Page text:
Wednesday, January 28, 2009

emacs change from Unix to Dos endings?

How to change file line endings between Mac/Dos/Unix?

Open the file, then do “Alt+x set-buffer-file-coding-system” (Ctrl+x Enter f). Give it a value of mac, dos, unix. Then, when you save the file, it'll be saved with the proper encoding for newlines.


ctl-x return f then dos

Note: Unixes (including Linuxes and Mac OS X) uses LF (ascii 10; line feed) for newline. Mac OS Classic uses CR (ascii 13; carriage return) for newline. (Mac OS X prefers LF but accepts CR too) Windows uses CR followed by LF ("\r\n") for its newline char. See wikipedia newline for detail.

To do it batch on a list of files, use the following lisp code:

(defun to-unix-eol (fpath)
"Change file's line ending to unix convention."
(let (mybuffer)
(setq mybuffer (find-file fpath))
(set-buffer-file-coding-system 'unix) ; or 'mac or 'dos
(kill-buffer mybuffer)

(mapc 'to-unix-eol
; ...
If you want the function to work on marked files in dired, then use the following code:

(defun dired-2unix-marked-files ()
"Change to unix line ending for marked (or next arg) files."
(mapc 'to-unix-eol (dired-get-marked-files))

Select the code and do “Alt+x eval-region”, then “Alt+x dired”, then press “m” to mark the files you want, then do “Alt+x dired-dos2unix-marked-files”.

hat tip:

Sunday, January 25, 2009

autohotkey for linux

  • autohotkey on windows allows easy scripting and control of hotkeys.
  • zenity - display GTK+ dialogs may be useful for quick building a quick dialog for script
  • xwininfo, xprop to grab info on a window
  • wmctrl -l gets list of windows
on linux can get the 'spy' information used in autohotkey from the programs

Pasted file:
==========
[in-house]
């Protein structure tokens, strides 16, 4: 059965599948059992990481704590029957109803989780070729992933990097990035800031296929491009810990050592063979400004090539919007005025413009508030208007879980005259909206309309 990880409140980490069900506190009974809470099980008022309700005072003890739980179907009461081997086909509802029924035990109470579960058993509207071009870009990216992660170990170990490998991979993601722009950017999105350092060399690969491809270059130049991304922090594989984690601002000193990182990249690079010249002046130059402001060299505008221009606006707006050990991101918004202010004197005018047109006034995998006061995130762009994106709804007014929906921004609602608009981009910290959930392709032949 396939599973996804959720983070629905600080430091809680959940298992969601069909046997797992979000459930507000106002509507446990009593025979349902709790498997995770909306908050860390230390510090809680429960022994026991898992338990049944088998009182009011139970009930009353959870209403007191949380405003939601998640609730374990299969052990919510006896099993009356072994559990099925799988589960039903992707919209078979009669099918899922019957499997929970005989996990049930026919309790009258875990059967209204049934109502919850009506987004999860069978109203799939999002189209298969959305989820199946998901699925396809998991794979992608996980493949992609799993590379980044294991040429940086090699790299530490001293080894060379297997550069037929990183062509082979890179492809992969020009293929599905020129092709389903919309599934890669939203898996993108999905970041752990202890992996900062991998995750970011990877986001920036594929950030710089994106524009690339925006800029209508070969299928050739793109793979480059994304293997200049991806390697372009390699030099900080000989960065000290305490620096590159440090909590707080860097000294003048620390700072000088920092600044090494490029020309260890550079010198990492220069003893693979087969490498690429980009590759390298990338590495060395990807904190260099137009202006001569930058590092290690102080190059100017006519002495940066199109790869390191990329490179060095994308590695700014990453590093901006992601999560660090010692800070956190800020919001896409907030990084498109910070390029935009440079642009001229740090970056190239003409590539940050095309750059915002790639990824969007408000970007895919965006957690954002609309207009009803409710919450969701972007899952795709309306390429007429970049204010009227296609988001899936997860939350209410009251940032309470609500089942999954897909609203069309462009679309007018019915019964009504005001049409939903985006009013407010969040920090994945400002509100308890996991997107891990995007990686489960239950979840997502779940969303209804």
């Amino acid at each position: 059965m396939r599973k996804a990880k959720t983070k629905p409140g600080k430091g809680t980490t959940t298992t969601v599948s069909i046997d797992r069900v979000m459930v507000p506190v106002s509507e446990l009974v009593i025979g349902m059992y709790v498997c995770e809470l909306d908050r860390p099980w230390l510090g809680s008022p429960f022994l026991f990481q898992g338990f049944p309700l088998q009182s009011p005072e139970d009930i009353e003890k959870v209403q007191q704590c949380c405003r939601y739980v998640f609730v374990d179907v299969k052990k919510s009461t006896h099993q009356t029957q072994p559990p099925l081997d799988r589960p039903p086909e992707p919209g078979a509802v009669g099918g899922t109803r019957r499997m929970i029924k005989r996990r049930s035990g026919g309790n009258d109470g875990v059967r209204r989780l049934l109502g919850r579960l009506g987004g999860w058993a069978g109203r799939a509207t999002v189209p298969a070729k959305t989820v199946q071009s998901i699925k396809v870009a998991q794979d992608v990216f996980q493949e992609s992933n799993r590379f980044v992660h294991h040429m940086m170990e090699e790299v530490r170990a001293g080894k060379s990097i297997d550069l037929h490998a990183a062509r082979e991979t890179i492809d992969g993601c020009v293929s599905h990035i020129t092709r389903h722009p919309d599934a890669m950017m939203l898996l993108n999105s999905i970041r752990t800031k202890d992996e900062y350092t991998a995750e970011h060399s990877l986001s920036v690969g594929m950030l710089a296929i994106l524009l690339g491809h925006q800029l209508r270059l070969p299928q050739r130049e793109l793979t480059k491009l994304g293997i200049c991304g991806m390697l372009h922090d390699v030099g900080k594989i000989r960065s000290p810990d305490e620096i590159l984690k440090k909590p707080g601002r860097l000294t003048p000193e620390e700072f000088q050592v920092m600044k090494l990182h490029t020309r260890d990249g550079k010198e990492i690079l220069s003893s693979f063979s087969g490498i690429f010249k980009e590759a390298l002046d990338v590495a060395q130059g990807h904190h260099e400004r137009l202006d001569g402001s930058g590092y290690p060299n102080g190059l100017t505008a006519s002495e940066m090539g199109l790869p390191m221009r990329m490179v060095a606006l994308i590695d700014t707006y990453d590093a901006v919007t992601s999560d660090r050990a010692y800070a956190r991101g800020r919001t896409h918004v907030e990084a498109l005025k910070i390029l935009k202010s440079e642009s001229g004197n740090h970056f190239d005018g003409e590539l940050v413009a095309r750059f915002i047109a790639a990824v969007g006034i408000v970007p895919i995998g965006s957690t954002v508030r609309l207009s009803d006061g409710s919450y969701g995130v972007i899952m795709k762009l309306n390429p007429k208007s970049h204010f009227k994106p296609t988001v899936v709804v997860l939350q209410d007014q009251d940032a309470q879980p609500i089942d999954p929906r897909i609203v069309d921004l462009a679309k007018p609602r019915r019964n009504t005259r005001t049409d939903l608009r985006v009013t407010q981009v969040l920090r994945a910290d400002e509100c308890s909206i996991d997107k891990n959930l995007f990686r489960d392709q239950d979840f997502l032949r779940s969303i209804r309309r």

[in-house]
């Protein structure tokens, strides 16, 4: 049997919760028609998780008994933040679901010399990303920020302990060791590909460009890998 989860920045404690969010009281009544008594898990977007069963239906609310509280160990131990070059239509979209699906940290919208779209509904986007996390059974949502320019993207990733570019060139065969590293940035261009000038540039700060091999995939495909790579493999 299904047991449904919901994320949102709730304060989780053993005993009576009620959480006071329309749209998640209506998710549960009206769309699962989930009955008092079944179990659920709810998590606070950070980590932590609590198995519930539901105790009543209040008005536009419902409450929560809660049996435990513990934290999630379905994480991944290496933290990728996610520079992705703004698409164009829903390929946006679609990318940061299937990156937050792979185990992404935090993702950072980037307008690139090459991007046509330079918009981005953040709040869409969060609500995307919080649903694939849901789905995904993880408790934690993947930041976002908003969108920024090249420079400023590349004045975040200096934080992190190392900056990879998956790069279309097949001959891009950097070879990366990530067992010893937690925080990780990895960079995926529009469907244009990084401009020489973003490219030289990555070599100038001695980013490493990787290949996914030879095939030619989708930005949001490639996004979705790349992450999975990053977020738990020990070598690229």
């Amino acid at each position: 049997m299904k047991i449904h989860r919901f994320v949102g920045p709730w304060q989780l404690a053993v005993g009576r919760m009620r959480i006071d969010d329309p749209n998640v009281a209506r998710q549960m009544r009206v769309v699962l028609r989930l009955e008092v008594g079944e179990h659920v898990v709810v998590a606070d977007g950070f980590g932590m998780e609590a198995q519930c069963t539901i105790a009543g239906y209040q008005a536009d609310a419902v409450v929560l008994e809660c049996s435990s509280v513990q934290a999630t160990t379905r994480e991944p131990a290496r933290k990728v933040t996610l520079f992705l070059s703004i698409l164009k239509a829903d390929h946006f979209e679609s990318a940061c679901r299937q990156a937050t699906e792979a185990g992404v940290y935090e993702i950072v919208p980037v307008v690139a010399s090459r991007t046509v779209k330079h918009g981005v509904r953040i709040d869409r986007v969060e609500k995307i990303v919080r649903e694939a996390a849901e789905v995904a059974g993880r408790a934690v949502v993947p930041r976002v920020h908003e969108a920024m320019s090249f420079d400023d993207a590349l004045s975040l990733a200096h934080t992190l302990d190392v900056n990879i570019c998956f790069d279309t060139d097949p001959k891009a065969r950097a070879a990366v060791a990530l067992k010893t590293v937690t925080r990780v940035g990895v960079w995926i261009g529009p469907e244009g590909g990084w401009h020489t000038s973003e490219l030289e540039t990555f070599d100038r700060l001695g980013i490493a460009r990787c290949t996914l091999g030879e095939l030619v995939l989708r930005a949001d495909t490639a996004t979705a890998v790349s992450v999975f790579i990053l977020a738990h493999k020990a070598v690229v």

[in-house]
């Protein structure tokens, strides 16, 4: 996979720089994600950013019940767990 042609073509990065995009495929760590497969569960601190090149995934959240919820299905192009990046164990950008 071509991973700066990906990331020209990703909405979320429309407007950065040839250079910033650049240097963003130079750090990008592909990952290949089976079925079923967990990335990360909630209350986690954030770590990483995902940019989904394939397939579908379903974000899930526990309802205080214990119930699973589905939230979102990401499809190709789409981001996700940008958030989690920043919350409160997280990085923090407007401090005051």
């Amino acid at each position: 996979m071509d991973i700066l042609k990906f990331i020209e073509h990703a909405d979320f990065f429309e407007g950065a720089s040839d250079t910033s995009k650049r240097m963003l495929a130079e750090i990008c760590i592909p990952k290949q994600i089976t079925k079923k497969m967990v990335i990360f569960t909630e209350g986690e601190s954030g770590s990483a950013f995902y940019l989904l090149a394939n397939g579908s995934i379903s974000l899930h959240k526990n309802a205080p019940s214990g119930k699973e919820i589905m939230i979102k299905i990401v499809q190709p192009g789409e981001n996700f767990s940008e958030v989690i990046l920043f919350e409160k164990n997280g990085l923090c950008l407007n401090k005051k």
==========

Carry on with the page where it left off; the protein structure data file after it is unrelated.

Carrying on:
xwininfo and xprop which give you the window id and the contents of the title.

Q what about the contents of the status bar at the bottom?
q what about capturing keys before the application?

look and read about khotkeys
seems to be buggy lately

please read this article

what about capture and script mouse movement and position?
seems to be part of khotkeys capability

list of existing hotkeys

uses the idea of "import" from imagemagick which gives a window
Re: Script to take screenshot of a specific window

I messed around a bit more and may have addressed some of your concerns... here's the new code:

echo "Enter the name of the window of which you'd like to take a screenshot:"
read window
wmctrl -a $window
window_id=`wmctrl -l | grep -i $window | awk '{print $1}'`
import -window $window_id -crop 1390x960+5+80 foo.jpg
gconftool -t string -s /desktop/gnome/background/picture_filename `pwd`/foo.jpg
wmctrl -a $window bring the focus to the window which you've named (and that's another question I had-- you said the title was dynamic, but is part of it static enough to where you could include it in your code. That is, instead of reading standard input, which would actually require you to do something, could you do...

window_id=`wmctrl -l | grep -i  | awk '{print $1}'`
I know you had something like that in your code above, but I wasn't sure if you wanted to name the window at the point at which you take the screenshot, or just plop part of the name in the code. Either way...)

I had to put the focus on the given window because of the issue you raised of different workspaces-- if the window of which you're taking a screenshot is in your current workspace, this code doesn't need to be there. wmctrl can get the window ID just fine and import can use the window ID to take the screenshot of the appropriate window.

However, if you're in workspace A and the window is in workspace B, you'll get this error, as we saw before:

import: unable to read X window image `0x022000d9': Resource temporarily unavailable.
I'm sure there's a way to fix this, so I'll keep searching.

gconftool, with the given parameters, sets foo.jpg as the background.

So the only hiccup I've run across is that wmctrl puts the focus on the screenshot window when it's doing it's work. I don't know if you're working in an environment where that shift of focus matters, but it would certainly be nice to let the script do its work in the background, eh?

If you want to do this at a given time, I bet including the script in your crontab would be the easiest way.
Re: Script to take screenshot of a specific window